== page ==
By Megan Locke Simpson, CourierJune 27, 2014
FORT CAMPBELL, Ky. -- History added another page to 101st Airborne Division's rendezvous with destiny the morning of June 20, when the Screaming Eagles longest-serving commander handed the unit's storied colors to a new leader.
Some 13,600 Fort Campbell Soldiers stood proudly at parade rest as the division's 44th commanding general, Maj. Gen. James C. McConville, said good-bye during the traditional change of command ceremony on post and welcomed incoming commander Maj. Gen. Gary J. Volesky as his replacement.
McConville's nearly three-year tenure included a deployment to Afghanistan, where he headed Combined Joint Task Force-101 in Regional Command-East, as well as overseeing the division's first brigade-level Air Assault exercise in 10 years, dubbed Golden Eagle, shortly after his redeployment. Resiliency, readiness, training and transition are all themes both McConville, and his wife, Maria, championed for Fort Campbell's Soldiers and Families. McConville also ordered the division to increase the rate of Air Assault-qualified Soldiers to 70 percent.
Despite key leaders, such as Forces Command Gen. Daniel B. Allyn hailing his accomplishments during the sendoff, McConville continually put the focus back on the success of his Soldiers.
"There's something special about serving in the 101st Airborne Division at Fort Campbell, and you just have to look over the parade field and see these magnificent Screaming Eagle Soldiers to know why," he said.
He spoke of the fresh, war-fighting spirit still present in Jim "Peewee" Martin, who at 93 completed a highly-publicized parachute jump as a part of recent D-Day commemorations in Normandy. McConville said the Screaming Eagles' motto in Vietnam, "If you want it done, ask the 101," still rings true because of the service and sacrifices of the division's Soldiers.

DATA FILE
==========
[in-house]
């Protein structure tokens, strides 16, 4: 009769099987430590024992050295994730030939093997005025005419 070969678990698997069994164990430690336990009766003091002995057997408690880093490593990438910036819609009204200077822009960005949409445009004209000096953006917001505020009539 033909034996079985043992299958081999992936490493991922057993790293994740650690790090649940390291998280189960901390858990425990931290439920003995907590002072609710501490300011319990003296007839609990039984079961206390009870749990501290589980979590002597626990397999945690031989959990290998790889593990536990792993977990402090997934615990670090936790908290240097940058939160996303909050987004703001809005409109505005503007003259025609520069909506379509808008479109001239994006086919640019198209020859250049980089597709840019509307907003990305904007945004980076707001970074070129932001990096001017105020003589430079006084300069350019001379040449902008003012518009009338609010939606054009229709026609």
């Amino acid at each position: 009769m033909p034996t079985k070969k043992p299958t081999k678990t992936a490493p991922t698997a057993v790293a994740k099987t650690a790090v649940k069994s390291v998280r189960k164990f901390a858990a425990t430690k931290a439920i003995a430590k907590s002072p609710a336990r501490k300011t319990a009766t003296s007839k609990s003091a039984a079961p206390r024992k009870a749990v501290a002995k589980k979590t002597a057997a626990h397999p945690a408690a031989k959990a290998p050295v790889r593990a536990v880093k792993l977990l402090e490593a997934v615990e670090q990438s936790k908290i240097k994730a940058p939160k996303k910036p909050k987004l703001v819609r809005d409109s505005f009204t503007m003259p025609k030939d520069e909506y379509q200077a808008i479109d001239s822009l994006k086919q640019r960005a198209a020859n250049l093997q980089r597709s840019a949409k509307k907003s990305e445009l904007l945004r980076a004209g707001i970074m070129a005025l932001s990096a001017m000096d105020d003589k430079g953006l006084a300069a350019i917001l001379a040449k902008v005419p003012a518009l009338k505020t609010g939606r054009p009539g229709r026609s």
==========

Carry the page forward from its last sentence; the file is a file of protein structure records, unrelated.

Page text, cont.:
"From the drop zones of Normandy, to forests of Bastogne, to the jungles and highlands of Vietnam, to the deserts and cities of Iraq, and today, in the villages and mountains of Afghanistan where Strike and Thunder Soldiers are still serving and others of you will follow, Screaming Eagle Soldiers have performed heroically on the battlefield whenever the Nation has needed them," the outgoing commander said. "… It's truly been an honor for me to serve in the company of you heroes."
As McConville travels to Washington, D.C., to begin his next assignment as the deputy chief of staff, G-1, at the Pentagon, he carries with him the experience of commanding the only Air Assault division in the world.
"Someday, when I'm sitting around with my grandchildren … and they ask me what I did after our country was attacked on 9/11, and what I did during the war, I will puff out my chest and proudly tell them that I served with the 101st Airborne Division …," he said.
Allyn, McConville's West Point classmate, presided over the ceremony and spoke pointedly about McConville's service.
"Jim has led this renowned formation with distinction for nearly three years," Allyn said. "Marked by consistent demands on and off the battlefield that exemplify the agility and responsiveness of this great division, prepared and enabled by Team Campbell, Gen. McConville led the Screaming Eagles on multiple short-notice missions, and every time, this division delivered on time, on target and with exemplary mission success."
Volesky replaces McConville to serve as Fort Campbell's 45th "Eagle 6" -- the division commander's call sign. The Spokane, Wash. native comes to the installation after serving as the Army's Chief of Public Affairs. The Infantry officer said it feels like winning the lottery to have the chance to be stationed at Fort Campbell for the first time in his career.
"It's clearly Christmas in July for the Voleskys," he said, as the crowd chuckled.
The Silver Star recipient also wished the McConvilles well, and he spoke of the general's combat-proven experience that he witnessed personally in Iraq.
"For me it seems like yesterday when I was a battalion commander in Sadr City and had the opportunity to work with Gen. McConville and his unit for the first time," Volesky said. "I'll never forget contacting the pilots of the Kiowa warriors that were shooting rockets along our route of advance during a difficult fight. I can still hear Gen. McConville's Boston accent over the radio, saying 'Gary, it's OK.' He was overhead in one of the aircraft supporting our operation -- the same place he always was with his Soldiers where it mattered most -- sharing in the danger and the hardship they all faced. Sir, it's been an honor serving with you."